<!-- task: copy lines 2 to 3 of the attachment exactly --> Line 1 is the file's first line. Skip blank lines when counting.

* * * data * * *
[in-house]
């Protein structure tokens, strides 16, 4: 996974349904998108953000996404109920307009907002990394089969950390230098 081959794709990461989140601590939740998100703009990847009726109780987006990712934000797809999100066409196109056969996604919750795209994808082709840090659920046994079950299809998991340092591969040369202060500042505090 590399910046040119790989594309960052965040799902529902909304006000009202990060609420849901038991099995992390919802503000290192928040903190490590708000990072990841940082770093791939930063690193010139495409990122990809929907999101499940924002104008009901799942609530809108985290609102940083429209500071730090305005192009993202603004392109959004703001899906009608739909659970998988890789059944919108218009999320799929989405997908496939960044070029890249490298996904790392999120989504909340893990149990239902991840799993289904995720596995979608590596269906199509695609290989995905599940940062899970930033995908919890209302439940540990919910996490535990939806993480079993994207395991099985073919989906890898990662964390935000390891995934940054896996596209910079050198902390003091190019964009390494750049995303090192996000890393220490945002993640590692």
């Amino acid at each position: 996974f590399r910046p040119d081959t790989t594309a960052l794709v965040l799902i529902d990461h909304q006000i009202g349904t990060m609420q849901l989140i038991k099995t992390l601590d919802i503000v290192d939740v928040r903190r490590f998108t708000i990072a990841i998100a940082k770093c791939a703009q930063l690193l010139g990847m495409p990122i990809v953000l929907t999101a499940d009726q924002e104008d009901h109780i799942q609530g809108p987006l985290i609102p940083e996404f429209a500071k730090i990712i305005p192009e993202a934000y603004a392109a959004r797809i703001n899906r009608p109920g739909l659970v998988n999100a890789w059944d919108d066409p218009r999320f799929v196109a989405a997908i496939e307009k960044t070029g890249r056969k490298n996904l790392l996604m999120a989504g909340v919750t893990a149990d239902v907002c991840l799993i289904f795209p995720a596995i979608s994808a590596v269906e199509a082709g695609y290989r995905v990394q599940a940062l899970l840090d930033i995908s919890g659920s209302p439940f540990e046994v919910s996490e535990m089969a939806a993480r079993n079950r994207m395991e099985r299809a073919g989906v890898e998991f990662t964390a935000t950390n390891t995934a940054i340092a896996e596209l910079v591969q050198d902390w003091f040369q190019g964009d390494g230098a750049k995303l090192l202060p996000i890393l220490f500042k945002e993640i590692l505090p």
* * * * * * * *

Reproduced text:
């Protein structure tokens, strides 16, 4: 996974349904998108953000996404109920307009907002990394089969950390230098 081959794709990461989140601590939740998100703009990847009726109780987006990712934000797809999100066409196109056969996604919750795209994808082709840090659920046994079950299809998991340092591969040369202060500042505090 590399910046040119790989594309960052965040799902529902909304006000009202990060609420849901038991099995992390919802503000290192928040903190490590708000990072990841940082770093791939930063690193010139495409990122990809929907999101499940924002104008009901799942609530809108985290609102940083429209500071730090305005192009993202603004392109959004703001899906009608739909659970998988890789059944919108218009999320799929989405997908496939960044070029890249490298996904790392999120989504909340893990149990239902991840799993289904995720596995979608590596269906199509695609290989995905599940940062899970930033995908919890209302439940540990919910996490535990939806993480079993994207395991099985073919989906890898990662964390935000390891995934940054896996596209910079050198902390003091190019964009390494750049995303090192996000890393220490945002993640590692």
């Amino acid at each position: 996974f590399r910046p040119d081959t790989t594309a960052l794709v965040l799902i529902d990461h909304q006000i009202g349904t990060m609420q849901l989140i038991k099995t992390l601590d919802i503000v290192d939740v928040r903190r490590f998108t708000i990072a990841i998100a940082k770093c791939a703009q930063l690193l010139g990847m495409p990122i990809v953000l929907t999101a499940d009726q924002e104008d009901h109780i799942q609530g809108p987006l985290i609102p940083e996404f429209a500071k730090i990712i305005p192009e993202a934000y603004a392109a959004r797809i703001n899906r009608p109920g739909l659970v998988n999100a890789w059944d919108d066409p218009r999320f799929v196109a989405a997908i496939e307009k960044t070029g890249r056969k490298n996904l790392l996604m999120a989504g909340v919750t893990a149990d239902v907002c991840l799993i289904f795209p995720a596995i979608s994808a590596v269906e199509a082709g695609y290989r995905v990394q599940a940062l899970l840090d930033i995908s919890g659920s209302p439940f540990e046994v919910s996490e535990m089969a939806a993480r079993n079950r994207m395991e099985r299809a073919g989906v890898e998991f990662t964390a935000t950390n390891t995934a940054i340092a896996e596209l910079v591969q050198d902390w003091f040369q190019g964009d390494g230098a750049k995303l090192l202060p996000i890393l220490f500042k945002e993640i590692l505090p």